- This will help your primary contact ‘sell’ the case study to internal teams (e.g. PR, Legal, leadership, etc.)
- a list of example interview questions they can expect to discuss during the interview
- Especially helpful if you believe that your contact will be able to generate some quantitative results with a bit of forewarning.
- a release form, if your legal team requires it
You have three options: ‘traditional,’ ‘slide,’ and ‘feature.’ Which one you choose depends on how you plan to make use of your case study.
The traditional format is what probably comes to mind when you think of case studies. (See an example.) It follows an established structure, beginning with a description of the client, their challenge, the solution, and the results they achieved. It may also include a sidebar about the case study’s hero company and a quote or two from the hero.
It’s time for this established structure to take a break. It limits creativity and storytelling. That limitation may mean that readers gloss over the text quickly, lose interest, and close the file forever.
The ‘slide’ style attempts to compress the traditional format into a PDF formatted as a powerpoint presentation. (See an example.) Though case studies make great content for presentations, their great strength is their story format. The slide format squeezes all the interesting ‘juice’ out of the story, leaving a dry husk of a series of bullet points. Resist the temptation of brevity. Content formatted this way is quickly forgotten. It lacks all elements of story. You want your customers’ success stories to echo around in your prospects’ heads long after they’ve finished reading.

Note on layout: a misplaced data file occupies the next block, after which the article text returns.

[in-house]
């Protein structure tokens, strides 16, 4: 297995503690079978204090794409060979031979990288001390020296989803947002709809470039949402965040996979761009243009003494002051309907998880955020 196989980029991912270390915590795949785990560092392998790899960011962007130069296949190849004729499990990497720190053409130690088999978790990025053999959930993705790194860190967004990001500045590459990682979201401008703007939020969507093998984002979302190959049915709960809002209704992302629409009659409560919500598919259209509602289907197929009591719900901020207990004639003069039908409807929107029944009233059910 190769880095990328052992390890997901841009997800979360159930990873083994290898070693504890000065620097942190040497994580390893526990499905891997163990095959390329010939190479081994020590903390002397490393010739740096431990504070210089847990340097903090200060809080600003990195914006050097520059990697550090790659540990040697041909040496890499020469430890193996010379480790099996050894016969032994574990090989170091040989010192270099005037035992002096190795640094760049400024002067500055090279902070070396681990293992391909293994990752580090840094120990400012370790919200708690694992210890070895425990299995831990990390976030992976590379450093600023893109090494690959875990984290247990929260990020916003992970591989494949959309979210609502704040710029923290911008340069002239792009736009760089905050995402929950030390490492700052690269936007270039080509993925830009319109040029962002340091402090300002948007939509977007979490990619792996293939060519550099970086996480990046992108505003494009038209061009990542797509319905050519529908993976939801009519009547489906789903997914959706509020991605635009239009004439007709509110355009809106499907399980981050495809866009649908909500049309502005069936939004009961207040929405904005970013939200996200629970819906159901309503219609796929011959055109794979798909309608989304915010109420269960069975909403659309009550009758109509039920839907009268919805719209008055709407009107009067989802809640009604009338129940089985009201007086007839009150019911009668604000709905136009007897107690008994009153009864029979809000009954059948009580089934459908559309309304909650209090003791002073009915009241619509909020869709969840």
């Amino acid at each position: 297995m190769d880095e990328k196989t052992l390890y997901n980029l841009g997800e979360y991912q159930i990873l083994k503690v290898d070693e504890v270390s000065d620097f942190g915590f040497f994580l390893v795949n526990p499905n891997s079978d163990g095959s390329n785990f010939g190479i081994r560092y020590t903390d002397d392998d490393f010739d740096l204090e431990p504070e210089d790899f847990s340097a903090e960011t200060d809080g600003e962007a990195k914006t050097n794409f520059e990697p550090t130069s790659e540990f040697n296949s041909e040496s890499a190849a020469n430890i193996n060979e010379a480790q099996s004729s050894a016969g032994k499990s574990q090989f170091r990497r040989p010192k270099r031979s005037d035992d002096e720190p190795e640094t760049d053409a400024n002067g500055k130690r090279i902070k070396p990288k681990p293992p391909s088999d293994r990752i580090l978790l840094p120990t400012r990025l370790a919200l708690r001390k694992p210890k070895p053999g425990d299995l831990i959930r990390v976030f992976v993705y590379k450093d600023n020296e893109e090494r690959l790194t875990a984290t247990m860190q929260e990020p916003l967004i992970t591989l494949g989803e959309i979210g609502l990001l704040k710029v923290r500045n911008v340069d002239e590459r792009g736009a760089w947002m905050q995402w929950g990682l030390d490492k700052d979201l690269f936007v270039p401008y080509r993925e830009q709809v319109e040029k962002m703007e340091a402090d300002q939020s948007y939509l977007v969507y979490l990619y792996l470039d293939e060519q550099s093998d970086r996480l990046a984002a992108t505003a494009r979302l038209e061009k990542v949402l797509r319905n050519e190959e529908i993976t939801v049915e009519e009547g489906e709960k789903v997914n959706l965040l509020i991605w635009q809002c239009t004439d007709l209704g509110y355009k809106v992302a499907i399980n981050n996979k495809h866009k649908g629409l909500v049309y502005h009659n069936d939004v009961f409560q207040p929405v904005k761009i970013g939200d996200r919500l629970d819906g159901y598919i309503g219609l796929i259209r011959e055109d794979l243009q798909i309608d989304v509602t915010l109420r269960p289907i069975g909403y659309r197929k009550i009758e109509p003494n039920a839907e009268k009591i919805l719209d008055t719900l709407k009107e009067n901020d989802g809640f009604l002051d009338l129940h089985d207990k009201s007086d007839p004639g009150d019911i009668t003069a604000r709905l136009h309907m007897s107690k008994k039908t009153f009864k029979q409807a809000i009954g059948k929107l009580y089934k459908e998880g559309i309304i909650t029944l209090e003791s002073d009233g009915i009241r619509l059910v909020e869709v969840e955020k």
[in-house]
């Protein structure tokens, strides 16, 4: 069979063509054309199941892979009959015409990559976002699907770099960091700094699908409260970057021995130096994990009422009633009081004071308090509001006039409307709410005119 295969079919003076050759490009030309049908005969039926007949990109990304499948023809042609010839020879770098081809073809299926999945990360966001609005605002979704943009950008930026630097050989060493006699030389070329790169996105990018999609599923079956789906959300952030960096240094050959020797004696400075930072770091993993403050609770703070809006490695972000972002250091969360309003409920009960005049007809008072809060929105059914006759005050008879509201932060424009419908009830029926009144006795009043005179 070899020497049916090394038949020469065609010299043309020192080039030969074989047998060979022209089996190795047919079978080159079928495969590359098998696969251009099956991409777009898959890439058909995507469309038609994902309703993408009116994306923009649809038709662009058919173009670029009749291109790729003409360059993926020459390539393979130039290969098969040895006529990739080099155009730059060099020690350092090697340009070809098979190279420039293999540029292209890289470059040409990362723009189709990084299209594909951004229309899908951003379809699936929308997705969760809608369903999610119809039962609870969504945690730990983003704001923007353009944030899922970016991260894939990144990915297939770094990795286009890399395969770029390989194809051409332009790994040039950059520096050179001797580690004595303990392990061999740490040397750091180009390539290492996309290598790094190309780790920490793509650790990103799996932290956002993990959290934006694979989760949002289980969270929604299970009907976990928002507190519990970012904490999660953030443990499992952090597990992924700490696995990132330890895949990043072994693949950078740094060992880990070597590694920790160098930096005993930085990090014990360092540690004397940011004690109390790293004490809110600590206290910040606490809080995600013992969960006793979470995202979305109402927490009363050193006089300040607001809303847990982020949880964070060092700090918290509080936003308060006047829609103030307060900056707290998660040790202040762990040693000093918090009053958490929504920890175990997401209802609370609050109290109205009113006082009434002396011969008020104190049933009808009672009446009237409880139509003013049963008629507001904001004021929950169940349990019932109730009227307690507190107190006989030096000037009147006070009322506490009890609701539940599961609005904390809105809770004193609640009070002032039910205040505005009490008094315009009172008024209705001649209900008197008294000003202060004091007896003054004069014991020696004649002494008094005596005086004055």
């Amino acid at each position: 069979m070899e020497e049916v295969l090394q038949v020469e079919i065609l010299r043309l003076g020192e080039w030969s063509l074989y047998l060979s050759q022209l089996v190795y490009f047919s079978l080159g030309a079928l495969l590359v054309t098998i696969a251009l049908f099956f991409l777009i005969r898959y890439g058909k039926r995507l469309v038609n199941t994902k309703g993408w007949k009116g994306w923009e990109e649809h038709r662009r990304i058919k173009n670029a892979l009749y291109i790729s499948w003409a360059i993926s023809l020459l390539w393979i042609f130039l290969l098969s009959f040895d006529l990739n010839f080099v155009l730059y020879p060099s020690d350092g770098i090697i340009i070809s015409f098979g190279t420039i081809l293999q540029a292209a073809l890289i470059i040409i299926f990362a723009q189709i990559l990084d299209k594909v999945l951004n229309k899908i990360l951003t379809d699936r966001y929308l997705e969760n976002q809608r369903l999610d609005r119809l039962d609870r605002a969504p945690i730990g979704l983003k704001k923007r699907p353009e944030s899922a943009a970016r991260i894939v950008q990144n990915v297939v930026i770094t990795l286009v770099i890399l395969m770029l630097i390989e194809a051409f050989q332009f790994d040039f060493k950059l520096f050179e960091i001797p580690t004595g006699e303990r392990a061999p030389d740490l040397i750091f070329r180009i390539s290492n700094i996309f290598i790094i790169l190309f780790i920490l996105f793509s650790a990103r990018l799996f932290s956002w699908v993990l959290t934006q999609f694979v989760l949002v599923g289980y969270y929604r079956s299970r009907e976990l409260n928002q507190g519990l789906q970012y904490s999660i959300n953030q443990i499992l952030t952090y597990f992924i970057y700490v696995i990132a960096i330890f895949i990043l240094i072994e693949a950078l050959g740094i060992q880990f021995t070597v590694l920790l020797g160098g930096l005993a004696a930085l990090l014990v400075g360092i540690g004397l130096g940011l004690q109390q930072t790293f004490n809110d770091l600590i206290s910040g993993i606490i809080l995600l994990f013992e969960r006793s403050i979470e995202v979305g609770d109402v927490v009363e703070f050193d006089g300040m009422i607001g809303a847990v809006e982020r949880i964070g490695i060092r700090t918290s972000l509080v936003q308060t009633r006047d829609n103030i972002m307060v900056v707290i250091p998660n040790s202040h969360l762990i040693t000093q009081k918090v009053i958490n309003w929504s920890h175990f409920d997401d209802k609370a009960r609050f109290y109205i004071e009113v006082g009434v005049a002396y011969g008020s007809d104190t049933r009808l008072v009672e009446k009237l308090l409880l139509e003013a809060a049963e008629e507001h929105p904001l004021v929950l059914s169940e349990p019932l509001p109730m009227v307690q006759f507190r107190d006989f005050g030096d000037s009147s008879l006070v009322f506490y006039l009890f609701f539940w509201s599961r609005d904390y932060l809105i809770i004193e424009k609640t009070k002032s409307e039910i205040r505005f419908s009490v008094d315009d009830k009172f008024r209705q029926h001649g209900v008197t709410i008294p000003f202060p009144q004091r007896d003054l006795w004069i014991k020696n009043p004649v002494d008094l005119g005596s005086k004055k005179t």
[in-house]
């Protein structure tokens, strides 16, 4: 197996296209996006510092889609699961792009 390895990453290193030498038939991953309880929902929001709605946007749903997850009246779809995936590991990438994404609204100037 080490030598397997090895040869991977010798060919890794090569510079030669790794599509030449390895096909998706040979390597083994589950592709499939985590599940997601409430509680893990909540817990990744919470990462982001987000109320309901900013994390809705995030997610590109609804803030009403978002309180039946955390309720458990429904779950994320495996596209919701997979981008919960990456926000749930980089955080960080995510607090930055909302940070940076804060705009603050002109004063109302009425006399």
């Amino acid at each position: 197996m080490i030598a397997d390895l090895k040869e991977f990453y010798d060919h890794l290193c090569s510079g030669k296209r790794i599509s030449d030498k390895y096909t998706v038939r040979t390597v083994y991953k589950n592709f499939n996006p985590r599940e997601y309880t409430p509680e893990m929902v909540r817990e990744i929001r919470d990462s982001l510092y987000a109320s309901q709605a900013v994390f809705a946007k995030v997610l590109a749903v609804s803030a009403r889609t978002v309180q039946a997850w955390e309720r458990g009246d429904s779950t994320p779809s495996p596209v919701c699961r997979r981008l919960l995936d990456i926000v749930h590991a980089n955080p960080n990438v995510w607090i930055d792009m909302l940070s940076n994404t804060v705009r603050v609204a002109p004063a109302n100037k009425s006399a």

The ‘feature’ style of case study is the easiest to read and the most memorable. It looks and reads like a magazine article. (See this example written by yours truly.) It draws the reader in with the story and holds her attention until the conclusion. As a nice bonus, the format readily adapts to repurposing in trade publications.
A feature case study, however, requires stronger research, interview, and writing skills from your case study writer. There is also a greater risk here of digression from your key message—how you helped your client.
Photo by Gab Pili on Unsplash